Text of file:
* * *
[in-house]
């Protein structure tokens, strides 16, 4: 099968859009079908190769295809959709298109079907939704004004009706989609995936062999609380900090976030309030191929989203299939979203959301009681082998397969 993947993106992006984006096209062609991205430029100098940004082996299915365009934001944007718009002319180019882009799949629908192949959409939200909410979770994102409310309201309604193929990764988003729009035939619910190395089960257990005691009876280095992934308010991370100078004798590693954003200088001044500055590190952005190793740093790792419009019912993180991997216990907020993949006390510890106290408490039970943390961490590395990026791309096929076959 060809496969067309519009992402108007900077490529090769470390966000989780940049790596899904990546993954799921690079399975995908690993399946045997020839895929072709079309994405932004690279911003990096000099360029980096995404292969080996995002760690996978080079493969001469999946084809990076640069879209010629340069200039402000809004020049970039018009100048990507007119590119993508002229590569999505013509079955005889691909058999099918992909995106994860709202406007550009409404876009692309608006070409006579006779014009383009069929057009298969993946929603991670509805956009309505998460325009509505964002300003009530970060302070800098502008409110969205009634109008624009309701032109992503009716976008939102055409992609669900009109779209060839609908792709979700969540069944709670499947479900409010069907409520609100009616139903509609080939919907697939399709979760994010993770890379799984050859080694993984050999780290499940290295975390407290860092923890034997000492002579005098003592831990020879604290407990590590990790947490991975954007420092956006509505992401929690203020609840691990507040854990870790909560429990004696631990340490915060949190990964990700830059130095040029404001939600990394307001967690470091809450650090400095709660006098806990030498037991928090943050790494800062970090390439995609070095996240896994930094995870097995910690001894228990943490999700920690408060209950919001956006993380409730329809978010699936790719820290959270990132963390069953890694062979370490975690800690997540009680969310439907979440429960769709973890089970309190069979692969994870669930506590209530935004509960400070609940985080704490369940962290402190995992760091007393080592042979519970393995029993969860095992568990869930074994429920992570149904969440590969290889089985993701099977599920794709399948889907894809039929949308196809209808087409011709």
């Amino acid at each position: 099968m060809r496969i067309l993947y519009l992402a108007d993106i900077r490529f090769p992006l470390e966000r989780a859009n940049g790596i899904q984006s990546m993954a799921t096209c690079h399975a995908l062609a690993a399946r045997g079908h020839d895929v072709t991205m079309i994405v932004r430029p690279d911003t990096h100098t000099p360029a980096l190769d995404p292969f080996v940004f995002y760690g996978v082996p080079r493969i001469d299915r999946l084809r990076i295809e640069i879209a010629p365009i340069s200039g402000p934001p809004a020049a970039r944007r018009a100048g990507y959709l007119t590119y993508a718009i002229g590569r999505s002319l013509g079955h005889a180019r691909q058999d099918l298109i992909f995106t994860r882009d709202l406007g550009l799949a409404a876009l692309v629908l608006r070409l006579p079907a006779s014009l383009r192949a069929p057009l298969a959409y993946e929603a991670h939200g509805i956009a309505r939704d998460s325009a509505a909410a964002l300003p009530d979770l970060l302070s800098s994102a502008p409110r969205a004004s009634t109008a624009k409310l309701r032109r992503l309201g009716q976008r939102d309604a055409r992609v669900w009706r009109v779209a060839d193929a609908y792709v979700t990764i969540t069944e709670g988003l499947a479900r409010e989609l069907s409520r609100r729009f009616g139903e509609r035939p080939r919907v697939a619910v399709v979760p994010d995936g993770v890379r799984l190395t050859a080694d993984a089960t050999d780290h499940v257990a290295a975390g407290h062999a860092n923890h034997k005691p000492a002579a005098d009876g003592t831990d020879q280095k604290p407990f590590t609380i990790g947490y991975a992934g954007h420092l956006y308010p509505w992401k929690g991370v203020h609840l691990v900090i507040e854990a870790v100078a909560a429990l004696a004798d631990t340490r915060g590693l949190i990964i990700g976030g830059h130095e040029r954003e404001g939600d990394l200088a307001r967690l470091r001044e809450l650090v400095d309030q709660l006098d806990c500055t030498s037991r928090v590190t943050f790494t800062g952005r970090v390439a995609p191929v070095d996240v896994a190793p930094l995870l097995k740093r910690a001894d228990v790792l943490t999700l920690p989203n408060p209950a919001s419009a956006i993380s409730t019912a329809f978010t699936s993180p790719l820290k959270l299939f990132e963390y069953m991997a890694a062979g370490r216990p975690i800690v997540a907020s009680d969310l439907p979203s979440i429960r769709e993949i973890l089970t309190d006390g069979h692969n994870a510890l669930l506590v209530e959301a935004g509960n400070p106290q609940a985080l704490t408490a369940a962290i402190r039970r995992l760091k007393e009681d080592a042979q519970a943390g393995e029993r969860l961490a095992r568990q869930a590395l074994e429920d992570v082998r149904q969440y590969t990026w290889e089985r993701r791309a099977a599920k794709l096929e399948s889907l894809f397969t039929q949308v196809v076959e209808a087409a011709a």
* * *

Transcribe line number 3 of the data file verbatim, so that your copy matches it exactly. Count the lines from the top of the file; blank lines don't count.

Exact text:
């Amino acid at each position: 099968m060809r496969i067309l993947y519009l992402a108007d993106i900077r490529f090769p992006l470390e966000r989780a859009n940049g790596i899904q984006s990546m993954a799921t096209c690079h399975a995908l062609a690993a399946r045997g079908h020839d895929v072709t991205m079309i994405v932004r430029p690279d911003t990096h100098t000099p360029a980096l190769d995404p292969f080996v940004f995002y760690g996978v082996p080079r493969i001469d299915r999946l084809r990076i295809e640069i879209a010629p365009i340069s200039g402000p934001p809004a020049a970039r944007r018009a100048g990507y959709l007119t590119y993508a718009i002229g590569r999505s002319l013509g079955h005889a180019r691909q058999d099918l298109i992909f995106t994860r882009d709202l406007g550009l799949a409404a876009l692309v629908l608006r070409l006579p079907a006779s014009l383009r192949a069929p057009l298969a959409y993946e929603a991670h939200g509805i956009a309505r939704d998460s325009a509505a909410a964002l300003p009530d979770l970060l302070s800098s994102a502008p409110r969205a004004s009634t109008a624009k409310l309701r032109r992503l309201g009716q976008r939102d309604a055409r992609v669900w009706r009109v779209a060839d193929a609908y792709v979700t990764i969540t069944e709670g988003l499947a479900r409010e989609l069907s409520r609100r729009f009616g139903e509609r035939p080939r919907v697939a619910v399709v979760p994010d995936g993770v890379r799984l190395t050859a080694d993984a089960t050999d780290h499940v257990a290295a975390g407290h062999a860092n923890h034997k005691p000492a002579a005098d009876g003592t831990d020879q280095k604290p407990f590590t609380i990790g947490y991975a992934g954007h420092l956006y308010p509505w992401k929690g991370v203020h609840l691990v900090i507040e854990a870790v100078a909560a429990l004696a004798d631990t340490r915060g590693l949190i990964i990700g976030g830059h130095e040029r954003e404001g939600d990394l200088a307001r967690l470091r001044e809450l650090v400095d309030q709660l006098d806990c500055t030498s037991r928090v590190t943050f790494t800062g952005r970090v390439a995609p191929v070095d996240v896994a190793p930094l995870l097995k740093r910690a001894d228990v790792l943490t999700l920690p989203n408060p209950a919001s419009a956006i993380s409730t019912a329809f978010t699936s993180p790719l820290k959270l299939f990132e963390y069953m991997a890694a062979g370490r216990p975690i800690v997540a907020s009680d969310l439907p979203s979440i429960r769709e993949i973890l089970t309190d006390g069979h692969n994870a510890l669930l506590v209530e959301a935004g509960n400070p106290q609940a985080l704490t408490a369940a962290i402190r039970r995992l760091k007393e009681d080592a042979q519970a943390g393995e029993r969860l961490a095992r568990q869930a590395l074994e429920d992570v082998r149904q969440y590969t990026w290889e089985r993701r791309a099977a599920k794709l096929e399948s889907l894809f397969t039929q949308v196809v076959e209808a087409a011709a």